Feeling lonely is one of the most common symptoms of going through a faith transition. This has been confirmed over and over the more I talk with people. However, it turns out it’s not just people in faith transition experiencing it. A study by health service company Cigna found that 46 percent of U.S. adults report sometimes or always feeling lonely and 47 percent report feeling left out. Cigna calls those “epidemic levels.”
When I was a pastor, I had an experience with a woman once that has forever changed my life. There were two buildings at the church: my office was in one and our weekly pastor’s meeting was in the other. One day, I was literally running to a meeting from one building to the other because I was late. On the way, I ran past a woman whose son had been struggling with depression. As I got to the door, I turned around and jogged back to her. “How’s your son,” I asked, a little out of breath.
We chatted for about 5 minutes and then I went ahead to my meeting.
A week later I got an email from her. I don’t still have it but I wish I would’ve kept it because it was a sermon. And to this day, it still preaches to me. I’ll summarize.
“I know you were busy last week but it meant the world to me that you stopped on your way somewhere else to ask about me. As I thought about it, it occurred to me that most of Jesus’ ministry was “on the way” somewhere else. He was willing to be interrupted – and that’s where his interactions happened. In the interruptions. Thanks for being interrupted – thanks for being like Jesus.”
I don’t tell that story to toot my own horn. In fact, I was moved by the email but realized she caught me on a good day. I’m a very purposeful and efficient person. I hate interruptions.
To call something an interruption is to assume two things about the situation:
First, you assume a goal. You are definitely headed somewhere. There is no interruption if you are not “on your way” to do something or go somewhere. Second, you assume that your goal is more important than the interruption. There is no interruption if you are on your way but are diverted by something you think is more important.
So then, an interruption is something less important that “gets in the way” of going somewhere or doing something more important.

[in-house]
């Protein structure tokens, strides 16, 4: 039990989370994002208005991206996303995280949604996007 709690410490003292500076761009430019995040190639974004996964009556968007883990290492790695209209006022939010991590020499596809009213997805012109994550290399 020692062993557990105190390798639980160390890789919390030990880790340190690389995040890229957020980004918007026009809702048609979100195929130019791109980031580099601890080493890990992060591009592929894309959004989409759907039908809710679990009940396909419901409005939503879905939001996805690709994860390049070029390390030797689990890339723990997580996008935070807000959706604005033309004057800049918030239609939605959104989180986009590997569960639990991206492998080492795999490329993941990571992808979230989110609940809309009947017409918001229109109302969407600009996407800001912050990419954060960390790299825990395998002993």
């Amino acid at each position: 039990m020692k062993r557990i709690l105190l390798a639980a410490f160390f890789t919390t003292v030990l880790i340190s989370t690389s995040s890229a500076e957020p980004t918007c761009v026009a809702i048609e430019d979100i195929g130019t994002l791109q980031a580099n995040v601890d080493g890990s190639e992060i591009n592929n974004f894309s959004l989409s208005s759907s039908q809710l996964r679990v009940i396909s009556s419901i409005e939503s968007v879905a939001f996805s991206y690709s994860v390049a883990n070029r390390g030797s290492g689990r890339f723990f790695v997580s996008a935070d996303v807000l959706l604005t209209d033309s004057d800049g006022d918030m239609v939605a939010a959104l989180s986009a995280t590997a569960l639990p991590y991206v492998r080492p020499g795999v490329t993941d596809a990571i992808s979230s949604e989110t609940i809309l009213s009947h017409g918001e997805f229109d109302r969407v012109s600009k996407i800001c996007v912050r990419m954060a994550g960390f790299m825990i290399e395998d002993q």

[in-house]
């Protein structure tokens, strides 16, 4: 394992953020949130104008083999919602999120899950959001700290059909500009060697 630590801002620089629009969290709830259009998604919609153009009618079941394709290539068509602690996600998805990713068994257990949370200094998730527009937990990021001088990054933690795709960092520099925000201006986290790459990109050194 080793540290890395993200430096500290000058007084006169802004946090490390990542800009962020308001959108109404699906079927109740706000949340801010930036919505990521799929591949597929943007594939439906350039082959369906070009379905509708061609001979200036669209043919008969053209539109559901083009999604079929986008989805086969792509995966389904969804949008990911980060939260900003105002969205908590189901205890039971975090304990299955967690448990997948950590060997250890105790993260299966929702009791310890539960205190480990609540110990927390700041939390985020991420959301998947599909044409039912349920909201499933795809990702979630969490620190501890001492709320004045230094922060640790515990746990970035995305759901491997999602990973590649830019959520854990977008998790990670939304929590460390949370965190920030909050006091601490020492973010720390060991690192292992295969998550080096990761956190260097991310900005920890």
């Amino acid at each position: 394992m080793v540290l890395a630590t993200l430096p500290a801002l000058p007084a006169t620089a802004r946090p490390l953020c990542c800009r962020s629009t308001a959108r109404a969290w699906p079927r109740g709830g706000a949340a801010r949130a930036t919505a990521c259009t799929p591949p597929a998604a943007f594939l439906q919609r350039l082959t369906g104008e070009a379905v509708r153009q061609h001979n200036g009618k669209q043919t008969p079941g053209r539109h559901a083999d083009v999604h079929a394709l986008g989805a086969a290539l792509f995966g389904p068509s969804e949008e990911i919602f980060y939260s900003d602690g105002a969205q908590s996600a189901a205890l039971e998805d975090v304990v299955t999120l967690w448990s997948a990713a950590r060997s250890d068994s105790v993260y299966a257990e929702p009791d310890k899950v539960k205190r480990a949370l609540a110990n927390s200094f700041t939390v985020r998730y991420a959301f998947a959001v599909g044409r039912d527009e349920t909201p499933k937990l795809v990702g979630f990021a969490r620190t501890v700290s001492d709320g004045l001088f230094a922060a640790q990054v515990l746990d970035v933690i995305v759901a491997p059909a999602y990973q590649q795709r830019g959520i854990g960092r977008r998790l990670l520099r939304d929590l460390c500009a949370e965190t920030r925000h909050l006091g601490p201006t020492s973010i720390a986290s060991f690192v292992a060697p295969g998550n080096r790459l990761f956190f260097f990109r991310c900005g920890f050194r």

Now, when we read about the life of Jesus, he seems to have a different take on interruptions. In fact, his story seems to be more about interruptions than anything else. Think about it. It’s almost like the gospels are written as strings of interruptions tied together by “And now Jesus decided to go here.” Almost every single time Jesus heals someone, he is “on the way” to somewhere else. He is rarely “on the way” to heal someone. Some of the most important moments in Jesus’ life are what we would call “interruptions.”
But Jesus seems to invite these interruptions.
I think what we call “interruptions,” because we are obsessed in our culture with “accomplishing things,” Jesus would consider “inter-ruptions,” (<–see what I did there) that is, opportunities for two human beings to have a moment, to connect in a way that date-books, deadlines, and over-inflated senses of purpose and importance simply will not allow.
The story of our culture says that we have too much to do and not enough time to do it. In this story, people are “interruptions.” They will make me 3 minutes late to my meeting, they will make me miss the first part of the newest episode of Queer Eye, etc ad nauseum.
The people in front of me at the grocery store: interruption.
The people who crowd the department store: interruption.
The friend who calls as I’m walking out the door: interruption.
The family member who drops by unannounced: interruption.
The stranger who strikes up a conversation at the airport: interruption.
But the story of the Gospel tells us a different story. In that story, people are more important than a list of to-dos. Our success is no longer what we accomplish but whether or not we value people for who they are instead of for how they contribute to my accomplishments. That is, the life of Jesus calls us to transform our daily lives in such a way that people are no longer “interruptions” but “inter-ruptions.”
I am slowly learning that a Jesus-informed way of life must pry my hands away from the need to “get things done” toward connecting with people in such a way that my encounters with them “rupture” me “internally,” they change my heart, my perspective, my life.
Perhaps one antidote to our loneliness is an openness to being interrupted.